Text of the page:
It’s now generally accepted that obesity is a growing public health problem in the developed world, with an estimated 500 million adults worldwide classed as obese. Yet it is not only adults that we should be worried about, as a new generation of children are growing up in a world of excess. A new report has found that a shocking one in three children in Europe between the ages of six and nine are classed as either overweight or obese.
Not only that, but it warns that the number of children worldwide under five years of age who are overweight will increase from 41 million to 70 million in just under a decade. In light of this growing problem, the researchers from United European Gastroenterology are calling for more resources to be allocated to tackle the ticking time bomb of pediatric health, which is only set to get worse and in the long run cost more to solve.
Based on data taken from 46 countries in Europe, they found that the increase in obesity was being matched by an increase in childhood onset of inflammatory bowel disease, which now accounts for between 20 and 30 percent of all cases. The cost of treating obesity and related diseases is already thought to account for a tenth of all healthcare spending across Europe, and as a larger and larger portion of the younger generations become overweight, more will have to be allocated unless it can be prevented.
“Across Europe we have leading pediatric experts and many centers of excellence,” explains Professor Michael Manns, the president of United European Gastroenterology, in a statement. “However, these are not widespread and currently cannot meet the needs of children throughout the continent. This has an impact on not just individuals and their families but on society and wider health service provision.”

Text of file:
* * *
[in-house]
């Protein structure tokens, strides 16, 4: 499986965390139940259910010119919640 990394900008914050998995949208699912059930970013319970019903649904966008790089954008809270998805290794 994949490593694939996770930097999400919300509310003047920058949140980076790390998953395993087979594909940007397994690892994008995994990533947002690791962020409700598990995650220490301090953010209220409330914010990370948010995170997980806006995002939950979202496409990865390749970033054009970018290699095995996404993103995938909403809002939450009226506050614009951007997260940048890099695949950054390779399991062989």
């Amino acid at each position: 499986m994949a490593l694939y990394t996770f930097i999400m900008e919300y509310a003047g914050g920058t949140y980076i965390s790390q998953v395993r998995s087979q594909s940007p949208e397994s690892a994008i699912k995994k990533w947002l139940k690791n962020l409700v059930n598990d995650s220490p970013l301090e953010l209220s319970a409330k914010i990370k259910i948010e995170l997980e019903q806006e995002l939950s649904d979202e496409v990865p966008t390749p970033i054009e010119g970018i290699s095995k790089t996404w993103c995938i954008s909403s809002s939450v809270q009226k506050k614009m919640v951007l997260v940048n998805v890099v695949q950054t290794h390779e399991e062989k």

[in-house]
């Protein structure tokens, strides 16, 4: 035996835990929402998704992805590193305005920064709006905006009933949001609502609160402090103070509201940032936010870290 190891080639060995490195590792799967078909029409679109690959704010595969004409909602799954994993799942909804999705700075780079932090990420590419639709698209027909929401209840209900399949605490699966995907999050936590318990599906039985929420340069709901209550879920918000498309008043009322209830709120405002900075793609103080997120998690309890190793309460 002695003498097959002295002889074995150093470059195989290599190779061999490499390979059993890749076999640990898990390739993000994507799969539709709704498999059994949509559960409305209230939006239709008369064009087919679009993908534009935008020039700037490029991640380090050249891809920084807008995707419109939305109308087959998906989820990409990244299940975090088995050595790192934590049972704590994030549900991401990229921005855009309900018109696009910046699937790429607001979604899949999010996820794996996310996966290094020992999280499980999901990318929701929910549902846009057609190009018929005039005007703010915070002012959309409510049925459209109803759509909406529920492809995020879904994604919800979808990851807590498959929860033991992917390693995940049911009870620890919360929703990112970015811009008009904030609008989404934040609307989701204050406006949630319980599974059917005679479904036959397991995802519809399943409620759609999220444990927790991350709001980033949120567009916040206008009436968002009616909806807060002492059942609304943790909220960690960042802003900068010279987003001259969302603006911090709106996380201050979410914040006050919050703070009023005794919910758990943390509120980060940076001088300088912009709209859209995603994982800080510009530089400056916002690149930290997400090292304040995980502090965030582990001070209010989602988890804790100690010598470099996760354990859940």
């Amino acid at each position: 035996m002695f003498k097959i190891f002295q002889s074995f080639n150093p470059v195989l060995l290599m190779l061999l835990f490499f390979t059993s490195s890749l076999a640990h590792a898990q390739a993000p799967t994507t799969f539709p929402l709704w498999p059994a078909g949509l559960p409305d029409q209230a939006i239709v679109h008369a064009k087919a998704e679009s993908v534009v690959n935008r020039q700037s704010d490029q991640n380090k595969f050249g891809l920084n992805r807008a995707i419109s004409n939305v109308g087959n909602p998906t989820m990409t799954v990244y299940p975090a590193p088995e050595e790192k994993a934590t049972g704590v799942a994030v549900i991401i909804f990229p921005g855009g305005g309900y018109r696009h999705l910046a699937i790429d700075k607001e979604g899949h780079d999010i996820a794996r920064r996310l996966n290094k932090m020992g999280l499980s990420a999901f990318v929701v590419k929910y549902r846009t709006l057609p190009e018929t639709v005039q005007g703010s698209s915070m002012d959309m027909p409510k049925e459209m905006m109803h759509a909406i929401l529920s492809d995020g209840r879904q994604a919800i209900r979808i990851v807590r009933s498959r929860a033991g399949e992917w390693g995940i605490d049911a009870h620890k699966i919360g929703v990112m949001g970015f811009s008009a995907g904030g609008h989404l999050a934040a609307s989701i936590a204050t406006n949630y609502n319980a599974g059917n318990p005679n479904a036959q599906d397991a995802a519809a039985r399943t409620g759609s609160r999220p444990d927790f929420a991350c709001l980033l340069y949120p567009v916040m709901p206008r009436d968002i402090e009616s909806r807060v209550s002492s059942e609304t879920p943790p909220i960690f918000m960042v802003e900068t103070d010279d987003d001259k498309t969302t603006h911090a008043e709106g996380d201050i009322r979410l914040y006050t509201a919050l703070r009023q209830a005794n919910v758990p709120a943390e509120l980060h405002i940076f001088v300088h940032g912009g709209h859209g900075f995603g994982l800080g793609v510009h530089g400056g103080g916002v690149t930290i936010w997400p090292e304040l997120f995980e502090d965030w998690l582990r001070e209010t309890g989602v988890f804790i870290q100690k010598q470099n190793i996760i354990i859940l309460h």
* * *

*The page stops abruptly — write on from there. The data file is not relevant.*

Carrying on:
The report highlights that the current way of treating children for this disease, which is usually based on those treatments developed for adults, is simply inadequate. They note that those making the decisions on how to deal with the situation need to be aware of the fact that children often have complex physical, psychological, and social needs, which are best met by trained pediatric specialists, and that there simply aren’t enough trained to treat all the children in need.
“Priorities need to change quickly to appreciate the specific issues of pediatric digestive provision and ensure greater investment into prevention, cost-effective diagnostic measures and harmonized training,” says Professor Berthold Koletzko, a pediatric gastrointestinal specialist and president of the European Society for Pediatric Gastroenterology, Hepatology and Nutrition. The report concludes that simply more expertise, more investment, and more care is needed to treat these children and prevent it from becoming a major problem in the future.